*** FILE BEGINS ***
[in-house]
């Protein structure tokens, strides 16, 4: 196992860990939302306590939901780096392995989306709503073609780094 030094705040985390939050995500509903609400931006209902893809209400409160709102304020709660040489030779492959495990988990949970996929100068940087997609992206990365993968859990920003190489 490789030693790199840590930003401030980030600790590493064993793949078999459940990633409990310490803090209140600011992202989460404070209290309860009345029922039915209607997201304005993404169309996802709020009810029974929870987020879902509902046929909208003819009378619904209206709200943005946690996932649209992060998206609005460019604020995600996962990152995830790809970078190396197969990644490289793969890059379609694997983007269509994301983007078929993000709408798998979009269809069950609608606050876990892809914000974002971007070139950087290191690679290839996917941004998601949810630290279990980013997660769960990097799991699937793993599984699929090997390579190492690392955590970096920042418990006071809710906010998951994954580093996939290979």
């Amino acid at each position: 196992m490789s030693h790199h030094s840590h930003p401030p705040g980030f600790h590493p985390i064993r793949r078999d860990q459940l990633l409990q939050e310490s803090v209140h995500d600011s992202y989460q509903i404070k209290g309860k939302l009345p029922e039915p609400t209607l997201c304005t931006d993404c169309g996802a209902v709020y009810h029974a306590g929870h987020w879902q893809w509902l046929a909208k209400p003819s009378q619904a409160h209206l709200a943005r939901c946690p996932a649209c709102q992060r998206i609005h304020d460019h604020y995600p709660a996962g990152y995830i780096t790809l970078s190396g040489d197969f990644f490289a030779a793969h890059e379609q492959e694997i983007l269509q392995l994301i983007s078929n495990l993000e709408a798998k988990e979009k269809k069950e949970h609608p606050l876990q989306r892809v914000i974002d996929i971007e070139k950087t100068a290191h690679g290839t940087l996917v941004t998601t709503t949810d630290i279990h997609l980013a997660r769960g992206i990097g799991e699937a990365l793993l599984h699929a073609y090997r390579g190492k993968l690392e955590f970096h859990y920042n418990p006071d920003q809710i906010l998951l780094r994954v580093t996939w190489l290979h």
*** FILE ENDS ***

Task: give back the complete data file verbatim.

[in-house]
């Protein structure tokens, strides 16, 4: 196992860990939302306590939901780096392995989306709503073609780094 030094705040985390939050995500509903609400931006209902893809209400409160709102304020709660040489030779492959495990988990949970996929100068940087997609992206990365993968859990920003190489 490789030693790199840590930003401030980030600790590493064993793949078999459940990633409990310490803090209140600011992202989460404070209290309860009345029922039915209607997201304005993404169309996802709020009810029974929870987020879902509902046929909208003819009378619904209206709200943005946690996932649209992060998206609005460019604020995600996962990152995830790809970078190396197969990644490289793969890059379609694997983007269509994301983007078929993000709408798998979009269809069950609608606050876990892809914000974002971007070139950087290191690679290839996917941004998601949810630290279990980013997660769960990097799991699937793993599984699929090997390579190492690392955590970096920042418990006071809710906010998951994954580093996939290979």
């Amino acid at each position: 196992m490789s030693h790199h030094s840590h930003p401030p705040g980030f600790h590493p985390i064993r793949r078999d860990q459940l990633l409990q939050e310490s803090v209140h995500d600011s992202y989460q509903i404070k209290g309860k939302l009345p029922e039915p609400t209607l997201c304005t931006d993404c169309g996802a209902v709020y009810h029974a306590g929870h987020w879902q893809w509902l046929a909208k209400p003819s009378q619904a409160h209206l709200a943005r939901c946690p996932a649209c709102q992060r998206i609005h304020d460019h604020y995600p709660a996962g990152y995830i780096t790809l970078s190396g040489d197969f990644f490289a030779a793969h890059e379609q492959e694997i983007l269509q392995l994301i983007s078929n495990l993000e709408a798998k988990e979009k269809k069950e949970h609608p606050l876990q989306r892809v914000i974002d996929i971007e070139k950087t100068a290191h690679g290839t940087l996917v941004t998601t709503t949810d630290i279990h997609l980013a997660r769960g992206i990097g799991e699937a990365l793993l599984h699929a073609y090997r390579g190492k993968l690392e955590f970096h859990y920042n418990p006071d920003q809710i906010l998951l780094r994954v580093t996939w190489l290979h």